Thursday, July 08, 2010

Julia's commonsense has run out already

She has wisely modified some of Kevvy's obnoxious policies but seems to have left net censorship untouched. And her new immigration policy has imploded ONE DAY after it was launched -- so the shine may be coming off her even faster than it did off Kevvy

THE federal government hopes to introduce legislation to enable its controversial internet filter by the end of the year. Communications Minister Stephen Conroy said the legislation would be this year "sooner rather than later".

Timing for the web filter legislation, which has earned the ire of ISPs and internet freedom advocates, depends on the date for the looming federal election and whether Labor wins office. Political commentators have earmarked August to October as possible election dates. The polls are likely to occur before the Victorian election in late November.

Since the plan was mooted in 2007, Senator Conroy has changed his mind several times on how the filtering scheme would eventually work. The latest measure is to create a list of web pages comprising refused classification-rated content and force internet service providers to automatically block them. Legislation will be introduced to require all ISPs to filter the RC content list.

New Prime Minister Julia Gillard backs the filtering plan. She made her support known to ABC radio today, saying she understood public concerns over the scheme but that Senator Conroy was working to find a resolution that would be in the "right shape".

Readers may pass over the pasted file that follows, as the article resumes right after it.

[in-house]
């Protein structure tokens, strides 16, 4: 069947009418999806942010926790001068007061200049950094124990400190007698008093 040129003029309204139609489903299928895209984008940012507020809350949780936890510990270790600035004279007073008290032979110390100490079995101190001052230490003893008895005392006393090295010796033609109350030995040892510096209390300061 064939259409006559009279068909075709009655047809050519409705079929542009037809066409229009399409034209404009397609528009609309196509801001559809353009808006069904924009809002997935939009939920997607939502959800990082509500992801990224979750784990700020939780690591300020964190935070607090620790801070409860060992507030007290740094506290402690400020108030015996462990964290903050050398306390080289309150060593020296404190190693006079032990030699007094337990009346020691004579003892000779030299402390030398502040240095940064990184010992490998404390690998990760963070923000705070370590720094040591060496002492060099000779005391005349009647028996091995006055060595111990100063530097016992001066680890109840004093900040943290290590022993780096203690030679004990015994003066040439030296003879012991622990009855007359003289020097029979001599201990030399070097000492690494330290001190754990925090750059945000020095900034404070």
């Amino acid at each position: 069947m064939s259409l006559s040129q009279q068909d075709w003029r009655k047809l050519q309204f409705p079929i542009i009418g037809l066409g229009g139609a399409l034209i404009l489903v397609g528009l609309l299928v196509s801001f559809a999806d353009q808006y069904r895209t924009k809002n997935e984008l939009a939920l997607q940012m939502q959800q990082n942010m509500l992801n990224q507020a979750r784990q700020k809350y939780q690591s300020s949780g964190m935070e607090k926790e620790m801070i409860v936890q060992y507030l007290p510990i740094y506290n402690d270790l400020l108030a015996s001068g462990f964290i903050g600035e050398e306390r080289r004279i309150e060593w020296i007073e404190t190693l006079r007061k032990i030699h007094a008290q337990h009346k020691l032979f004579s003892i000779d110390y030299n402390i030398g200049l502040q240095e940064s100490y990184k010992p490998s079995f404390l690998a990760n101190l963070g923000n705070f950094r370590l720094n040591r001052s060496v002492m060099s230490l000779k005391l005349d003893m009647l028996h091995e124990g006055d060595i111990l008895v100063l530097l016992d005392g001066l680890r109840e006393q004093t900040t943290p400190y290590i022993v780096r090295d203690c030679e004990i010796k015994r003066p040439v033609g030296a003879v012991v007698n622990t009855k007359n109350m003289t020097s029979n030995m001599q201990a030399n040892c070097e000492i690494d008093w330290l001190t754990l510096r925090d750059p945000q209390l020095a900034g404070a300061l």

When asked if Ms Gillard had set a deadline for the filtering legislation to be introduced, Senator Conroy said: "We are prepared to spend as much time as necessary to make sure we get it right. "The discussions we're having behind the scenes with various players are more interested in getting the implementation and the actual policy right rather than saying it's got to be done by some artificial deadline."

Those talks include consultation with ISPs on how to increase accountability and transparency for RC material. "I expect it (the legislation) to be this year. I expect that we will table the legislation this year sooner rather than later. "If you're thinking 'does that mean December?' - no, I wouldn't think it would be December, but there could be intervening events that I am not in control of," Senator Conroy told reporters in Sydney today.